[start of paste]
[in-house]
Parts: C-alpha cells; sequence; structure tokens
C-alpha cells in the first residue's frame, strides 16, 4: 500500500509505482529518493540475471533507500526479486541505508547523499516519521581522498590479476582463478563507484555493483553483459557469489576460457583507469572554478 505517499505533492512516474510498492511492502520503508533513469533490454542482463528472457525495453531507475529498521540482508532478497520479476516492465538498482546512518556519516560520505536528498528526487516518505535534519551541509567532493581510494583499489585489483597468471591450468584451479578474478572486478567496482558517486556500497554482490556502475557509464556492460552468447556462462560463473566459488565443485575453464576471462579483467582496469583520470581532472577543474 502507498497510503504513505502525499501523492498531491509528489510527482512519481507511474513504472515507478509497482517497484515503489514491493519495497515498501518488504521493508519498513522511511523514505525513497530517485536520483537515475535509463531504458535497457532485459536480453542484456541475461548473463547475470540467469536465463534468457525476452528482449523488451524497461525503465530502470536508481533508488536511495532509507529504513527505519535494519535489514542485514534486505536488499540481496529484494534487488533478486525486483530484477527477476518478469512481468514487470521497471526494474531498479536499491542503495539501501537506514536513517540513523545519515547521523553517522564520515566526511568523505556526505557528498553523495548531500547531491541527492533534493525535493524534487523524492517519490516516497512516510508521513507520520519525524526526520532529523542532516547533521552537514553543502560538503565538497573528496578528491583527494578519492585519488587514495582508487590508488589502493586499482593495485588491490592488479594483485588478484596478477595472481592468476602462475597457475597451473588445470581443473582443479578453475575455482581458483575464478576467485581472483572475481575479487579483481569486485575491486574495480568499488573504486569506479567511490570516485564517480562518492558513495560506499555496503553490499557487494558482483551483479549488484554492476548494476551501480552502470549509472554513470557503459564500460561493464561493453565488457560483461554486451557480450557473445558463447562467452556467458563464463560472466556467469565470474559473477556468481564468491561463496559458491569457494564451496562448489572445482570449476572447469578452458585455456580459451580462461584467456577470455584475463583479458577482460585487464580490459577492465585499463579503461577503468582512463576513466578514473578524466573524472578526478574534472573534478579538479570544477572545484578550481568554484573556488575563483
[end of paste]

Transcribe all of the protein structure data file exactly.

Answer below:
[in-house]
Parts: C-alpha cells; sequence; structure tokens
C-alpha cells in the first residue's frame, strides 16, 4: 500500500509505482529518493540475471533507500526479486541505508547523499516519521581522498590479476582463478563507484555493483553483459557469489576460457583507469572554478 505517499505533492512516474510498492511492502520503508533513469533490454542482463528472457525495453531507475529498521540482508532478497520479476516492465538498482546512518556519516560520505536528498528526487516518505535534519551541509567532493581510494583499489585489483597468471591450468584451479578474478572486478567496482558517486556500497554482490556502475557509464556492460552468447556462462560463473566459488565443485575453464576471462579483467582496469583520470581532472577543474 502507498497510503504513505502525499501523492498531491509528489510527482512519481507511474513504472515507478509497482517497484515503489514491493519495497515498501518488504521493508519498513522511511523514505525513497530517485536520483537515475535509463531504458535497457532485459536480453542484456541475461548473463547475470540467469536465463534468457525476452528482449523488451524497461525503465530502470536508481533508488536511495532509507529504513527505519535494519535489514542485514534486505536488499540481496529484494534487488533478486525486483530484477527477476518478469512481468514487470521497471526494474531498479536499491542503495539501501537506514536513517540513523545519515547521523553517522564520515566526511568523505556526505557528498553523495548531500547531491541527492533534493525535493524534487523524492517519490516516497512516510508521513507520520519525524526526520532529523542532516547533521552537514553543502560538503565538497573528496578528491583527494578519492585519488587514495582508487590508488589502493586499482593495485588491490592488479594483485588478484596478477595472481592468476602462475597457475597451473588445470581443473582443479578453475575455482581458483575464478576467485581472483572475481575479487579483481569486485575491486574495480568499488573504486569506479567511490570516485564517480562518492558513495560506499555496503553490499557487494558482483551483479549488484554492476548494476551501480552502470549509472554513470557503459564500460561493464561493453565488457560483461554486451557480450557473445558463447562467452556467458563464463560472466556467469565470474559473477556468481564468491561463496559458491569457494564451496562448489572445482570449476572447469578452458585455456580459451580462461584467456577470455584475463583479458577482460585487464580490459577492465585499463579503461577503468582512463576513466578514473578524466573524472578526478574534472573534478579538479570544477572545484578550481568554484573556488575563483